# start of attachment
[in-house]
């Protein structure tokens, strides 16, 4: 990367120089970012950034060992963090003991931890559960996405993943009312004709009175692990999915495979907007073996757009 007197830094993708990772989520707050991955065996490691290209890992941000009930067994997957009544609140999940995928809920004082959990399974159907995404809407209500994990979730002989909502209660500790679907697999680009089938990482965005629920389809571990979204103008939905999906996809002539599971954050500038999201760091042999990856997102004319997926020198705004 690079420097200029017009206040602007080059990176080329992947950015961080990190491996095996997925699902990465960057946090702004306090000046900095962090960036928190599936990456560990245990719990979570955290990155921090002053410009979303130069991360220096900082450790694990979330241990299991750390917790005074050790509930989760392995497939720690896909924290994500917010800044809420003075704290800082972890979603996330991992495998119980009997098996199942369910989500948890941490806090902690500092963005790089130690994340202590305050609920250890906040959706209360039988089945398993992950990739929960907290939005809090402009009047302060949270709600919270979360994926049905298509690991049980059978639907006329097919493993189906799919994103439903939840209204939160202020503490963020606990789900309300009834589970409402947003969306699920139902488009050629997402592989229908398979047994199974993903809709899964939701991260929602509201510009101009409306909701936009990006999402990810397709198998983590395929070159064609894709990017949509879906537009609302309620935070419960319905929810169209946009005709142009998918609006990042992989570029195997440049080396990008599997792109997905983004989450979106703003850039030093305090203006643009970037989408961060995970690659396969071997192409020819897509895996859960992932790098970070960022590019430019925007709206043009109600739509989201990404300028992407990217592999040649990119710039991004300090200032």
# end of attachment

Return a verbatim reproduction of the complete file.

[in-house]
């Protein structure tokens, strides 16, 4: 990367120089970012950034060992963090003991931890559960996405993943009312004709009175692990999915495979907007073996757009 007197830094993708990772989520707050991955065996490691290209890992941000009930067994997957009544609140999940995928809920004082959990399974159907995404809407209500994990979730002989909502209660500790679907697999680009089938990482965005629920389809571990979204103008939905999906996809002539599971954050500038999201760091042999990856997102004319997926020198705004 690079420097200029017009206040602007080059990176080329992947950015961080990190491996095996997925699902990465960057946090702004306090000046900095962090960036928190599936990456560990245990719990979570955290990155921090002053410009979303130069991360220096900082450790694990979330241990299991750390917790005074050790509930989760392995497939720690896909924290994500917010800044809420003075704290800082972890979603996330991992495998119980009997098996199942369910989500948890941490806090902690500092963005790089130690994340202590305050609920250890906040959706209360039988089945398993992950990739929960907290939005809090402009009047302060949270709600919270979360994926049905298509690991049980059978639907006329097919493993189906799919994103439903939840209204939160202020503490963020606990789900309300009834589970409402947003969306699920139902488009050629997402592989229908398979047994199974993903809709899964939701991260929602509201510009101009409306909701936009990006999402990810397709198998983590395929070159064609894709990017949509879906537009609302309620935070419960319905929810169209946009005709142009998918609006990042992989570029195997440049080396990008599997792109997905983004989450979106703003850039030093305090203006643009970037989408961060995970690659396969071997192409020819897509895996859960992932790098970070960022590019430019925007709206043009109600739509989201990404300028992407990217592999040649990119710039991004300090200032």